INDIANAPOLIS—U.S. Sen. Mike Braun, R-Indiana, had a difficult decision to make.
When the Federal Election Commission issued a draft audit showing that Braun’s 2018 Senate campaign broke multiple election finance laws, the senator had to choose between two possible defenses for his actions.
He could argue that he was incompetent.
Or he could acknowledge that he was corrupt.
Braun went with the first option.
He said he really wasn’t in charge of his own campaign or his own finances. He tried to blame the whole mess on a bookkeeper, Travis Kabrick, who—Braun’s team alleged—had “vanished.”
(An aside: The Daily Beast, which has done detailed reporting on this mess, found Kabrick in a matter of seconds. The reporters there apparently used some new, cutting-edge and hard-to-procure technology to track him down. It’s called Google.)
The Braun team now is doing its best to shovel the debris from this debacle under the rug, regardless of how large a lump it leaves in the carpet. The senator’s mouthpieces say that the FEC findings are only a draft audit, not the final product. They contend that documents the campaign has submitted will explain away all the problems and leave Braun looking as pure as a vestal virgin.
That will require quite a bit of explaining.
Among other things, the draft audit says the Braun campaign solicited and accepted more than $8 million worth of “apparent prohibited loans.” The campaign also failed to provide the legally required information for more than 1,000 donors. And the Braun campaign accepted nearly $2 million in contributions that were above legal limits.
The campaign also accepted $1.5 million from a company Braun founded and served as its chief executive officer. According to the FEC, that constitutes an illegal corporate political contribution. The campaign tried to account for the funds by calling them “compensation” for Braun, as redeemed stock and, at last, as a loan.
Those are significant offenses, but they aren’t the most egregious in the FEC draft audit.
According to that draft audit, the Braun campaign also paid the senator back money he had “loaned” to his campaign that exceeded legal limits.
His reimbursement amounted to more than $500,000 than he legally could claim.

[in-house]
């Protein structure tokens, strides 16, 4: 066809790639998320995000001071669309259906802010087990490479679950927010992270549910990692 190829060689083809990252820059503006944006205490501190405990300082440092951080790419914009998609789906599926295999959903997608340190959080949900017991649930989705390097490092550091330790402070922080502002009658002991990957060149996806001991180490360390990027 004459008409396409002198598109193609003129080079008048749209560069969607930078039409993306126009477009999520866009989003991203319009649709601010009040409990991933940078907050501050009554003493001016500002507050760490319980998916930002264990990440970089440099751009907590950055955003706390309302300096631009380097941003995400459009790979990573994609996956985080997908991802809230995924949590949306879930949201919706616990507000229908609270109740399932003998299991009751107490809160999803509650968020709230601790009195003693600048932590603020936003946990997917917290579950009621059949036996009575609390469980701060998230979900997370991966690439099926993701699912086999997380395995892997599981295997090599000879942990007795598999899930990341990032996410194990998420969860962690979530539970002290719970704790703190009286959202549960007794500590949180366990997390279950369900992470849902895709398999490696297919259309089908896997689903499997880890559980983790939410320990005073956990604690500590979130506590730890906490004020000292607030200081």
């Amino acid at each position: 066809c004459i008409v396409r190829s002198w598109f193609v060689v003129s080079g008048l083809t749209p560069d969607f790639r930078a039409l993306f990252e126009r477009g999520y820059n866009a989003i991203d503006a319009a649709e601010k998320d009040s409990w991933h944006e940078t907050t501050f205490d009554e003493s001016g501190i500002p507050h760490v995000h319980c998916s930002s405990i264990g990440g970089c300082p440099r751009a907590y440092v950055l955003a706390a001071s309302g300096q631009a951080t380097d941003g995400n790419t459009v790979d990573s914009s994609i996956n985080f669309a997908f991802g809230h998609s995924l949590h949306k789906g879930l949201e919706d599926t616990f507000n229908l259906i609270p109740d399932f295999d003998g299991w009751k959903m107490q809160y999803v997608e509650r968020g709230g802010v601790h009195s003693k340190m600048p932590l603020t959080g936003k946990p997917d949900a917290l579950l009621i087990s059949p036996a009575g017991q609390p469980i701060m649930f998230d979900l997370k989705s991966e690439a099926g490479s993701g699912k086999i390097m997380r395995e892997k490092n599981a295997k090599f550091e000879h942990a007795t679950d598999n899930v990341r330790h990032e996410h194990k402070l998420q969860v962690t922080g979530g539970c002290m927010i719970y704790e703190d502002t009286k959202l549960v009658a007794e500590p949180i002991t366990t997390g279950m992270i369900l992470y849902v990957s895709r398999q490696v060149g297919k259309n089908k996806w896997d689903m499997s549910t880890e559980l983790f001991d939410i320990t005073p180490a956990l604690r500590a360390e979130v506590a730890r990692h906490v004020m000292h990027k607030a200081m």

If the FEC is right, that means Braun tried to turn running for office into a profit-making venture rather than a public service by having his campaign donors pay him back significantly more than he loaned his own campaign.
No wonder former President Donald Trump considered Braun one of his favorite senators. The two seem to sup at the same trough, their snouts drawn to the similar slop.
Unless the FEC is completely wrong, Braun attempted a scam worthy only of the most brazen grifters—one that requires some serious brass. The man’s sheer shamelessness astounds.
What makes the irony here particularly biting is that Braun—like Trump—likes to present himself as the tribune of the little guy, the forgotten American.
The senator’s office routinely issues press releases fulminating against the national debt, neatly forgetting to mention that one of the major sources of that debt has been the Trump tax cut that helps folks such as the former president and Braun while further burdening the middle class.
If the FEC report is correct, such forgetfulness on Braun’s part isn’t an accident or an anomaly. It’s a pattern that is the product of a plan.
The senator ran for office as the ultimate Trump acolyte. Like the former president, Braun said that one major reason he sought federal office sprang from a desire to go to Washington, D.C., and “drain the swamp.”
It turns out that neither Braun nor Trump needed to travel far to do such draining.
Wherever they go, it seems, they bring the swamp with them.